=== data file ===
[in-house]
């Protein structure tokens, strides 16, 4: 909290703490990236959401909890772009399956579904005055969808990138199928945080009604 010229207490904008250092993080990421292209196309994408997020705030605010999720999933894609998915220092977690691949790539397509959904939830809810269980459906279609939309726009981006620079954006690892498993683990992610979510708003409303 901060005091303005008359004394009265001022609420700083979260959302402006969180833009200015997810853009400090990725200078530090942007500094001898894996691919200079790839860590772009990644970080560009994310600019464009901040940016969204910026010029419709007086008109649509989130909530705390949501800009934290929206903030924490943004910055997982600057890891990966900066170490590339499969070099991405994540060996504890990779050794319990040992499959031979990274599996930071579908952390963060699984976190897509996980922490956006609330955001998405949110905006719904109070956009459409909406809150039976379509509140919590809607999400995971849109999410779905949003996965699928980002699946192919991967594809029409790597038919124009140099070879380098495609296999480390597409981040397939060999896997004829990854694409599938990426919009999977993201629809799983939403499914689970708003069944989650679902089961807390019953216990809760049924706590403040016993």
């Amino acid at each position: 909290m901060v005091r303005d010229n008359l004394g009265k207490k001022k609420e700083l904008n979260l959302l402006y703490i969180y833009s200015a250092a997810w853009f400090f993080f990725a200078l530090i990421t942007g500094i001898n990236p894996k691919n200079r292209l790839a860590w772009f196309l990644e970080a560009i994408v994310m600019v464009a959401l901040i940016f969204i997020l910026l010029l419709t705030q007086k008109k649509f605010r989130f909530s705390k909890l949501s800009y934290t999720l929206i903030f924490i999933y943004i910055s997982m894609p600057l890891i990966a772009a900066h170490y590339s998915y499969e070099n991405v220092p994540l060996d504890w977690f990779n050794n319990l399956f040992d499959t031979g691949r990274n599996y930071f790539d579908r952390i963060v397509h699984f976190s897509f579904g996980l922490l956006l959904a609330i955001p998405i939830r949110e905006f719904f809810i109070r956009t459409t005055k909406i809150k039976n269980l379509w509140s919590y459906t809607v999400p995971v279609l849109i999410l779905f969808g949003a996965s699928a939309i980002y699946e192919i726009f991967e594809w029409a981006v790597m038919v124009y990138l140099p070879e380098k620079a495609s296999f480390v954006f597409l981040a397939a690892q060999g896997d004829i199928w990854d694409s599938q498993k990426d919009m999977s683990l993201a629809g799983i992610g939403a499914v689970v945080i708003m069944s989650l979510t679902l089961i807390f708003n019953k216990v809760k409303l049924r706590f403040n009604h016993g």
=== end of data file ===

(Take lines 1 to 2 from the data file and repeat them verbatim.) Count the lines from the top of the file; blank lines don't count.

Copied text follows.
[in-house]
């Protein structure tokens, strides 16, 4: 909290703490990236959401909890772009399956579904005055969808990138199928945080009604 010229207490904008250092993080990421292209196309994408997020705030605010999720999933894609998915220092977690691949790539397509959904939830809810269980459906279609939309726009981006620079954006690892498993683990992610979510708003409303 901060005091303005008359004394009265001022609420700083979260959302402006969180833009200015997810853009400090990725200078530090942007500094001898894996691919200079790839860590772009990644970080560009994310600019464009901040940016969204910026010029419709007086008109649509989130909530705390949501800009934290929206903030924490943004910055997982600057890891990966900066170490590339499969070099991405994540060996504890990779050794319990040992499959031979990274599996930071579908952390963060699984976190897509996980922490956006609330955001998405949110905006719904109070956009459409909406809150039976379509509140919590809607999400995971849109999410779905949003996965699928980002699946192919991967594809029409790597038919124009140099070879380098495609296999480390597409981040397939060999896997004829990854694409599938990426919009999977993201629809799983939403499914689970708003069944989650679902089961807390019953216990809760049924706590403040016993």